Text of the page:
For tax reasons, the year's end is a natural time to look back over the previous 12 months to get a sense of your company's overall financial health. But this year, it's worth digging deeper than a simple P & L statement in order to really understand how and why your small business spent its cash. For those entrepreneurs who simply hand off a shoebox full of receipts to an accountant every January, this could mean taking the extra time to have a more involved discussion with your tax preparer or financial planner, one that focuses on how your emerging financial picture could necessitate larger changes in 2010.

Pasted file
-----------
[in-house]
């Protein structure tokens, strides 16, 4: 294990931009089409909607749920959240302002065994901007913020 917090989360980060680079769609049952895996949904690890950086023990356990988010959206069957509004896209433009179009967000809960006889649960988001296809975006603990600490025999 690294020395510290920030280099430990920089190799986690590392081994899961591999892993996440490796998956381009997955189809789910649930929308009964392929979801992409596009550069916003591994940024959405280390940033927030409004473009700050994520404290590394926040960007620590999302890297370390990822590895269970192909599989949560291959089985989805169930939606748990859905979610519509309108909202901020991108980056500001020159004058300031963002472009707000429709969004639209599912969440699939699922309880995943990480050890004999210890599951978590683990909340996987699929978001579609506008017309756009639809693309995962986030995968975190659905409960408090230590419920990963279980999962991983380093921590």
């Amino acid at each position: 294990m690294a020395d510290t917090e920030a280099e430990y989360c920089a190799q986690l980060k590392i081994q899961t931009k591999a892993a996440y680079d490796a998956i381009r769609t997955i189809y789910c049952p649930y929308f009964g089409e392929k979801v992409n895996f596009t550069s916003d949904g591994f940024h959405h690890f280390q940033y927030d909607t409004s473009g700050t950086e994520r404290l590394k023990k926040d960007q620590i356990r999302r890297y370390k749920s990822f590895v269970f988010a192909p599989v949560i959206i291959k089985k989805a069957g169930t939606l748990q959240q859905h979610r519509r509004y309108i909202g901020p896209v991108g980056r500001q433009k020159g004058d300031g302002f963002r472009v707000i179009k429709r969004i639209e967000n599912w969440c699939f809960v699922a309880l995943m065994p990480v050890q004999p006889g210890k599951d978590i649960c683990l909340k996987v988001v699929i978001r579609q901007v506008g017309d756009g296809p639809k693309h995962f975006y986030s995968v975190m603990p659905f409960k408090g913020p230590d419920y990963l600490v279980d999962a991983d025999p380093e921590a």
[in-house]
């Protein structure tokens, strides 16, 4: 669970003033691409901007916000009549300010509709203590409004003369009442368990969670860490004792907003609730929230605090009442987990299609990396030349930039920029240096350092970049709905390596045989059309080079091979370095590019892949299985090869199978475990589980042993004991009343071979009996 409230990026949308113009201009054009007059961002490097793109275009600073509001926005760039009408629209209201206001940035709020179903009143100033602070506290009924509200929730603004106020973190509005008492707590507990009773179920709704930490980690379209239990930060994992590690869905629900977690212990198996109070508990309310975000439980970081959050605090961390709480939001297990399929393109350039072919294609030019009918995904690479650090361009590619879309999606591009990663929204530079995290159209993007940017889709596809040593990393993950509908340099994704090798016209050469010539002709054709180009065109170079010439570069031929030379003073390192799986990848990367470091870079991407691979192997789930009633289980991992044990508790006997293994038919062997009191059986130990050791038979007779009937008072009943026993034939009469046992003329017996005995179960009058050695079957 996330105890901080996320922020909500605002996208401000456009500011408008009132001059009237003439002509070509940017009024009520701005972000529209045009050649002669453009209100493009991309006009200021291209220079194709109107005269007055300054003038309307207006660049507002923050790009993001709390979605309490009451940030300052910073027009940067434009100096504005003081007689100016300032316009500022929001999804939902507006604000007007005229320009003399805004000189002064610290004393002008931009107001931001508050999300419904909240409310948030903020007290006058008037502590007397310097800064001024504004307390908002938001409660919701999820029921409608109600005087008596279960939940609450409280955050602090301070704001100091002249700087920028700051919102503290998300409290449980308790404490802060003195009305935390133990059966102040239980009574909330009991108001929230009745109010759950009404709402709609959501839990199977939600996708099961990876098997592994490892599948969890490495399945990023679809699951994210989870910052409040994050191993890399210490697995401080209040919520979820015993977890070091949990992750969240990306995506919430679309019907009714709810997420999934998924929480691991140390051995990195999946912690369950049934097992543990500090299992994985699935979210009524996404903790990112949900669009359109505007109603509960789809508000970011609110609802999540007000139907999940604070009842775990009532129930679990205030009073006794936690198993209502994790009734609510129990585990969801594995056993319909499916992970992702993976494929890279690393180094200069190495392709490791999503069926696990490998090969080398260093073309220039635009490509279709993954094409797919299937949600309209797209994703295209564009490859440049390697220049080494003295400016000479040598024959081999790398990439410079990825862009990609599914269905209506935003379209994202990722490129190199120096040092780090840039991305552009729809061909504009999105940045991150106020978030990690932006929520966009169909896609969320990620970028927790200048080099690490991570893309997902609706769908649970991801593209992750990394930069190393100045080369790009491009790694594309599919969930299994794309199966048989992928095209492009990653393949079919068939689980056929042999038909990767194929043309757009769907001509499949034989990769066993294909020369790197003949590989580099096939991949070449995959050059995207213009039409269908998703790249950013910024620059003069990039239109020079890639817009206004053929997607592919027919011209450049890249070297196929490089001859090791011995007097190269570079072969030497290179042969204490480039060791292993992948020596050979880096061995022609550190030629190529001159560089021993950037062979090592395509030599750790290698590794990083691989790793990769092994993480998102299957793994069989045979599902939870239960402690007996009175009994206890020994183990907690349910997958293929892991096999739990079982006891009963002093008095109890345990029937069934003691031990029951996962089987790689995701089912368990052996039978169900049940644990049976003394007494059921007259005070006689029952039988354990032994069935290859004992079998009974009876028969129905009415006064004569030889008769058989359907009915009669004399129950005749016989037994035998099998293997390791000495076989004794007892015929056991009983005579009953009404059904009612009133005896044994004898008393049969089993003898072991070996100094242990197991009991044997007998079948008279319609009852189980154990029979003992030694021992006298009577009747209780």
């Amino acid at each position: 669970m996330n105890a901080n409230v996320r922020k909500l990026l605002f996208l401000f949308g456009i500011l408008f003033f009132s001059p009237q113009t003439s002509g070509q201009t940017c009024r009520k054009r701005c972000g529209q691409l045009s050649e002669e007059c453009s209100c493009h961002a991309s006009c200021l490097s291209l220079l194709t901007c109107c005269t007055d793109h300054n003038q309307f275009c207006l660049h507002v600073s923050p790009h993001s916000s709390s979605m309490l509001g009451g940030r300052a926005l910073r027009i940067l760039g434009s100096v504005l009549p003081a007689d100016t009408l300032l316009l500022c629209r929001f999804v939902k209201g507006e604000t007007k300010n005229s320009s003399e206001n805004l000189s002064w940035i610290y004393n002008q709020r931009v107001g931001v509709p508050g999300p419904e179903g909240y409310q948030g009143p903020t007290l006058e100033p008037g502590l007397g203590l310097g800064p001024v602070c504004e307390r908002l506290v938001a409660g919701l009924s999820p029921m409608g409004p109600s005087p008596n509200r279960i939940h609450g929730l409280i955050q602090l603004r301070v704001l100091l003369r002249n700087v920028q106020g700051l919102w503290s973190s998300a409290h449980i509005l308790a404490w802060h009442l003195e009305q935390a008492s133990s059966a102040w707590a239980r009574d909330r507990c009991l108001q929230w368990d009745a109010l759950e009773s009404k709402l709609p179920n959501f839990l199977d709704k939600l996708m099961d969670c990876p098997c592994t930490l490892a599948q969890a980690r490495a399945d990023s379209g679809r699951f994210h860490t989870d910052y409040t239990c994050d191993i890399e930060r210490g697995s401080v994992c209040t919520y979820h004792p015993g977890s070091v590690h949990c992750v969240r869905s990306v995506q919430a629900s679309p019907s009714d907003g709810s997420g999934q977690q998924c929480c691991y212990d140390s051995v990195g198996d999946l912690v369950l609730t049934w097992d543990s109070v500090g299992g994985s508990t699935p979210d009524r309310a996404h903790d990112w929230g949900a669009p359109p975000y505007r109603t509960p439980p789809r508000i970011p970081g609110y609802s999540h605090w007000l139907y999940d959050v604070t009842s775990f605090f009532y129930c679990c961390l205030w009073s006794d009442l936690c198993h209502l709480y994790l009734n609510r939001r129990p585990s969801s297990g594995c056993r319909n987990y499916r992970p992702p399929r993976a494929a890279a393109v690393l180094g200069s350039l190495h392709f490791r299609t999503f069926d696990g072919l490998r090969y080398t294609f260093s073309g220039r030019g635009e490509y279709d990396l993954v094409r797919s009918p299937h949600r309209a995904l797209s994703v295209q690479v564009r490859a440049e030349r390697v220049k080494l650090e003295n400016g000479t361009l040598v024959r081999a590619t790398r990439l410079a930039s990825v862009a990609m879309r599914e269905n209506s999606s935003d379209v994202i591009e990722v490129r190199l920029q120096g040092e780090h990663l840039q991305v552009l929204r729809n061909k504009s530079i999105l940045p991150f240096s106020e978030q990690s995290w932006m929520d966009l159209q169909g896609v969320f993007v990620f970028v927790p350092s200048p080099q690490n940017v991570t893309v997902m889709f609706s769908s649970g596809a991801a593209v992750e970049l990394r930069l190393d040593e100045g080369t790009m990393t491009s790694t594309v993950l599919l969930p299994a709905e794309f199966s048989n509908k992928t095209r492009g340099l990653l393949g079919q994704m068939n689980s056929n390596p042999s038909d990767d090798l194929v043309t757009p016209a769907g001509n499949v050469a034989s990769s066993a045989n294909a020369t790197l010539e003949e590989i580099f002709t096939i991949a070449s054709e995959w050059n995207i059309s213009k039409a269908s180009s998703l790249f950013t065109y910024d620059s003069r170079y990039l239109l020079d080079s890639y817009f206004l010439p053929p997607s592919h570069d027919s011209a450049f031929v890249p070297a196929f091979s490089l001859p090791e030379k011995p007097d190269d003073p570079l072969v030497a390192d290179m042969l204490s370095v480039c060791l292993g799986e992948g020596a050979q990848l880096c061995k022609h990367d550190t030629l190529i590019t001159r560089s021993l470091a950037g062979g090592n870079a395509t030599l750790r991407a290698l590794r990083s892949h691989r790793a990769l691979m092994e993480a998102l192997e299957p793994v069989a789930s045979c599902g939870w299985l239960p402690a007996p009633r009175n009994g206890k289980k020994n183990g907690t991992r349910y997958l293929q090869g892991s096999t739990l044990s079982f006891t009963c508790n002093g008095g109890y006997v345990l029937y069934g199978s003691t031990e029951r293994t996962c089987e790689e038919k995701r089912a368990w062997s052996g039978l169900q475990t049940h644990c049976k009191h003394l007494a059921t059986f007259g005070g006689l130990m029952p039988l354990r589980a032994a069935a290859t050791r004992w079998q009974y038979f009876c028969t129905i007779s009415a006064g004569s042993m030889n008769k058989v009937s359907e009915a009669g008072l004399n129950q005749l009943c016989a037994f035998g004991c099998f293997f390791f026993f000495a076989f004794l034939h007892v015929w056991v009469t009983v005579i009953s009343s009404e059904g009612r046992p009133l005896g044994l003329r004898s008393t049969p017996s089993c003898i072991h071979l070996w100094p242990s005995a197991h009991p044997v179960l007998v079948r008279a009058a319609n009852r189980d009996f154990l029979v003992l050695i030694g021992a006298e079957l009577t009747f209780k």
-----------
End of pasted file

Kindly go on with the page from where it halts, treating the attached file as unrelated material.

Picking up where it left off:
To get a relatively quick yet thorough diagnosis of your company's financial health, you'll want to look at two other metrics besides its profit margin: current ratio and debt ratio. The first of these compares current assets against current liabilities. In general, a company strives to have a greater than a 1:1 current ratio, but keep in mind that if this ratio rises to 4:1 or 5:1 or beyond, your business may be in danger of building up too much inventory behind not strong enough sales, which is not a good way to manage your company's cash flow. Debt ratio is simply total debts divided by total assets and, in this case, a company should try and keep it below a 1:1 ratio. If your company's figure rises above that, it has become highly leveraged and is likely to start having trouble getting access to capital through loans or equity investments. (For more on these financial measurements, check out: http://sbinfocanada.about.com/od/management/a/3ratios.htm.)